On a normal day, the cells of a human liver do what they do best - making key blood proteins, clearing toxins from the blood and sending their remains down the digestive tract in a never-ending stream of bile.
But when something comes along that badly injures enough of those cells - such as a liver-damaging overdose of pain medicine - this vital work can come to a screeching halt.
With few good treatment options available, more than 2,000 Americans die of acute liver failure each year.
Now, new research points to a potential way to prevent that damage, but more importantly even treat it -- as well as a possible way to better monitor the health of patients who have suffered from it.
In a new paper published in the Proceedings of the National Academy of Sciences, a team from the University of Michigan describe how a protein involved in one of the liver's most basic functions also sounds the alarm when liver cells get hurt.
That alarm, and the help that it summons from the immune system, can help protect the liver from further damage, the researchers report. It can even spur the repair of a damaged liver after injury, says Bishr Omary, M.D., Ph.D., who led the research team.
Working with a team of U-M colleagues from many fields, Omary and former postdoctoral fellow Min-Jung Park, Ph.D., discovered an unexpected function for the enzyme CPS1, short for carbamoyl phosphate synthetase-1.
Normally, CPS1 plays a key role in breaking down ammonia, a waste product the body needs to get rid of. It does this in the mitochondria of the major cells of the liver, called hepatocytes.
A few years ago, Omary and his team discovered CPS1 in an unexpected place: the blood of animals and humans with acute liver injury. They showed that the amount of CPS1 in the blood served as an indicator of the extent of the damage - but also found that it left the blood quickly. That made it a potential early marker for recovery from liver injury.
In the new paper, they report that CPS1 is normally released into bile but ends up in blood upon acute liver injury. They were surprised to learn where CPS1 disappeared to: the inside of white blood cells called monocytes. There, they found, it performs a good deed.
"CPS1 that is cleared from blood reprograms monocytes to become anti-inflammatory and move to the liver," says Omary, a professor in the Department of Molecular & Integrative Physiology and the Division of Gastroenterology and Hepatology at the U-M Medical School. "This cytokine-like function, which is entirely unrelated to its usual enzymatic function, provides a mechanism for the protective effect we observed. It's very exciting since it offers a potential pathway to develop new treatments."
Piecing together the CPS1 puzzle
Park, now a research scientist in the College of Veterinary Medicine at Chonnam National University in South Korea, led the painstaking work of studying CPS1 in the blood, bone marrow, liver and bile of mice, and working to increase its levels in the blood by injecting mice with an extra supply she generated in the lab.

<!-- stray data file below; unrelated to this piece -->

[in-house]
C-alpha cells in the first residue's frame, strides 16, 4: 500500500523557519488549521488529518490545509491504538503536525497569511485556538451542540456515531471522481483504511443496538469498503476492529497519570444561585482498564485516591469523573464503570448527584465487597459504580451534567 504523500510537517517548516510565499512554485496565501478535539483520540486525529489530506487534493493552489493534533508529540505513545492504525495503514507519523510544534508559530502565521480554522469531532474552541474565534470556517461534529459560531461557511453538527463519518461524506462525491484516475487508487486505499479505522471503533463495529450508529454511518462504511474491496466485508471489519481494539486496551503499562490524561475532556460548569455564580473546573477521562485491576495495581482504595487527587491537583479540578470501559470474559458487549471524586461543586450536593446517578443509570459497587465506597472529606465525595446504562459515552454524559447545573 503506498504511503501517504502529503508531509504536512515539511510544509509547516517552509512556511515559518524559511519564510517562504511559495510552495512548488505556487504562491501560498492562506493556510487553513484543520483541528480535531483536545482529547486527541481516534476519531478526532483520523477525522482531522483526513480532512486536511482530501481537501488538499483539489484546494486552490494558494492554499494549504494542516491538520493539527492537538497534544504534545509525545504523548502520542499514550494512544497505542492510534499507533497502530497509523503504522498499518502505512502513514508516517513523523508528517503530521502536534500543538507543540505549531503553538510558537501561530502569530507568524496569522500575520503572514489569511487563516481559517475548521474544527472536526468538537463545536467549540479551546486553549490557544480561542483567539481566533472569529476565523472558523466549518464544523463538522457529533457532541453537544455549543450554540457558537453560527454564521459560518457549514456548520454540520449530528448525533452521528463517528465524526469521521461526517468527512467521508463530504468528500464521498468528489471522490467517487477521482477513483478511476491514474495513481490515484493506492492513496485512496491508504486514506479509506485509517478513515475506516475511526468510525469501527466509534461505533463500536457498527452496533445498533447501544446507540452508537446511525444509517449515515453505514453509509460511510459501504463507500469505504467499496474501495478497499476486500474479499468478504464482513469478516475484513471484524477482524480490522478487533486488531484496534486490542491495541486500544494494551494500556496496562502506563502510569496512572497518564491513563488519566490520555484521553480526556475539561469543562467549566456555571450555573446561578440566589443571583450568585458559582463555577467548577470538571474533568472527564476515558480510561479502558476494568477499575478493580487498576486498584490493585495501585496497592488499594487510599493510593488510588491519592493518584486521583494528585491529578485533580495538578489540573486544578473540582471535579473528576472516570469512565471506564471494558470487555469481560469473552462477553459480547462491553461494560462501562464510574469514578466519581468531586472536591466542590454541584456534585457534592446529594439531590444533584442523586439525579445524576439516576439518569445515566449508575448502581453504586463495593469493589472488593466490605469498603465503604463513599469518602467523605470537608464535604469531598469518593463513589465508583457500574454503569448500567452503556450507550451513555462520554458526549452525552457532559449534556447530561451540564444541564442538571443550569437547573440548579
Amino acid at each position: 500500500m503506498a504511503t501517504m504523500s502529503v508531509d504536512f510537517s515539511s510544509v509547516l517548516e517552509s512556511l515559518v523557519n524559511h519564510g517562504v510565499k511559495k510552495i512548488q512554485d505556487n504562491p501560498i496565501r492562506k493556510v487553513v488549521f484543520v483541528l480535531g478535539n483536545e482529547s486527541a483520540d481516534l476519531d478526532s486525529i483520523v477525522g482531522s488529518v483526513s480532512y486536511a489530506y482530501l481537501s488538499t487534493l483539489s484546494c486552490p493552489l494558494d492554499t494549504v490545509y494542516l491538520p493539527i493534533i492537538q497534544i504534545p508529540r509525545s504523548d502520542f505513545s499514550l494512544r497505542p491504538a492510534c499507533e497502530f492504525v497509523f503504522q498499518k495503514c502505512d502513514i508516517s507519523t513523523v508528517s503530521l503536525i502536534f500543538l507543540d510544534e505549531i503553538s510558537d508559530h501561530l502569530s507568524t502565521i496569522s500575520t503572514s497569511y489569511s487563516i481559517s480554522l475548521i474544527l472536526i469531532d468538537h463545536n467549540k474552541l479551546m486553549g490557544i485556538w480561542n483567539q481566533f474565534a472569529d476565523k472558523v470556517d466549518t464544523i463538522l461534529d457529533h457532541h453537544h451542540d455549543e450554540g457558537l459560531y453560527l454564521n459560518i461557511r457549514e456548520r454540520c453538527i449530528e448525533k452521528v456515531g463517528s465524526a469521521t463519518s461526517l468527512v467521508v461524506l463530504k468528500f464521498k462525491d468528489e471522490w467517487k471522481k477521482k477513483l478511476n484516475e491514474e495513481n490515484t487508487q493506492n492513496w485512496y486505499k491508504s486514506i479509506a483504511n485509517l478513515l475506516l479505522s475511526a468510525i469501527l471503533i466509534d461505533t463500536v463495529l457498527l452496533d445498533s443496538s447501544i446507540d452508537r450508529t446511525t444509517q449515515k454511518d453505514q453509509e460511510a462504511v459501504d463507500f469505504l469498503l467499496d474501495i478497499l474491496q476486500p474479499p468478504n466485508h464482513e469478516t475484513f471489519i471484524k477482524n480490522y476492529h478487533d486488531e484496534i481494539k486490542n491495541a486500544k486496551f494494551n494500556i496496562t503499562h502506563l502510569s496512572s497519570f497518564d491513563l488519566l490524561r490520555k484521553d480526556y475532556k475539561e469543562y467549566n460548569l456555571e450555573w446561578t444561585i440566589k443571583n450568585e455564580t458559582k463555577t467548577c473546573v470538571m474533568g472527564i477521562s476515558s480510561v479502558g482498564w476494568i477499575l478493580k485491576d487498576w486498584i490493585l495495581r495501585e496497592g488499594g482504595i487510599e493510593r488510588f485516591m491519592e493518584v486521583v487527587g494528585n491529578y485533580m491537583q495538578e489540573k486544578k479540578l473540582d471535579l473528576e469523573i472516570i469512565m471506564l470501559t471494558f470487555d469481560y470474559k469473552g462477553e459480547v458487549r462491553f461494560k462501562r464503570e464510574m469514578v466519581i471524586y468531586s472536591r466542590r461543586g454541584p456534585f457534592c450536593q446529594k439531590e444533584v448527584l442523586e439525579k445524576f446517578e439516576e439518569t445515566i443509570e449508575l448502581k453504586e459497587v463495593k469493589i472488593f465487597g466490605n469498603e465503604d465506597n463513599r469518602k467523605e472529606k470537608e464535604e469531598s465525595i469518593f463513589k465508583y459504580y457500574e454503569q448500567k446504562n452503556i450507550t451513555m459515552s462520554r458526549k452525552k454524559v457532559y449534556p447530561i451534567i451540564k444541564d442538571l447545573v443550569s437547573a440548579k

The researchers gave this exogenous CPS1 to mice before they exposed them to levels of acetaminophen - the same common over-the-counter medication that millions of people take, and that holds the potential to damage the liver in high enough doses and in combination with other substances. Even when the mice received doses high enough to cause acute injury, those that received added CPS1 beforehand did not suffer major liver damage.
When the researchers injected CPS1 into mice after they received the high dose of acetaminophen, the animals' livers showed significant signs of recovery.
"The amount of CPS1 released to blood naturally is not sufficient to cope with injury, which is why the boost becomes very helpful," says Park. "In contrast, if too much is spilled to blood by the liver, then this means too many liver cells have died to have a chance to recover."
Another lab-generated, or recombinant, form of CPS1 that did not have any ability to perform the usual ammonia-processing action worked as an anti-inflammatory just as well as the normal enzyme. So the researchers could tell that the effects were caused by its immune-triggering powers that they also demonstrated using additional sophisticated methods.
Omary notes that since CPS1 is a fairly large protein, any effort to use and understand its therapeutic capacity might be improved by determining which of its components are most important for triggering the anti-inflammatory response.
He and his team are working to assess exactly how it works in mice, and to determine if it ultimately can be used as a therapeutic in humans. However, he cautions that significantly more work will be needed to determine the feasibility of its human use.
The research team included Yongjia Feng and Graham Brady of Omary's lab; Louis D'Alecy, Jun Wu and Dong-il Kim of U-M's Physiology department; gastroenterologist Michelle Anderson and liver failure specialist Robert Fontana; Alexey Nesvizhskii, Nicholas Lukacs and Venkatesha Basrur of the U-M Department of Pathology; and Joerg Lahann of U-M Biomedical Engineering and Biointerfaces Institute. The research used the U-M Flow Cytometry, Microscopy, Proteomics, and Vector research cores.
The research was funded by the National Institutes of Health (DK47918, TR002240 and DK34933) including a Postdoctoral Translational Scholars Program award to Park through the Michigan Institute for Clinical & Health Research.
The University of Michigan has applied for patents on the use of CPS1 as an anti-inflammatory biologic, as well as for its potential utility as a biomarker to predict the severity of acute liver failure.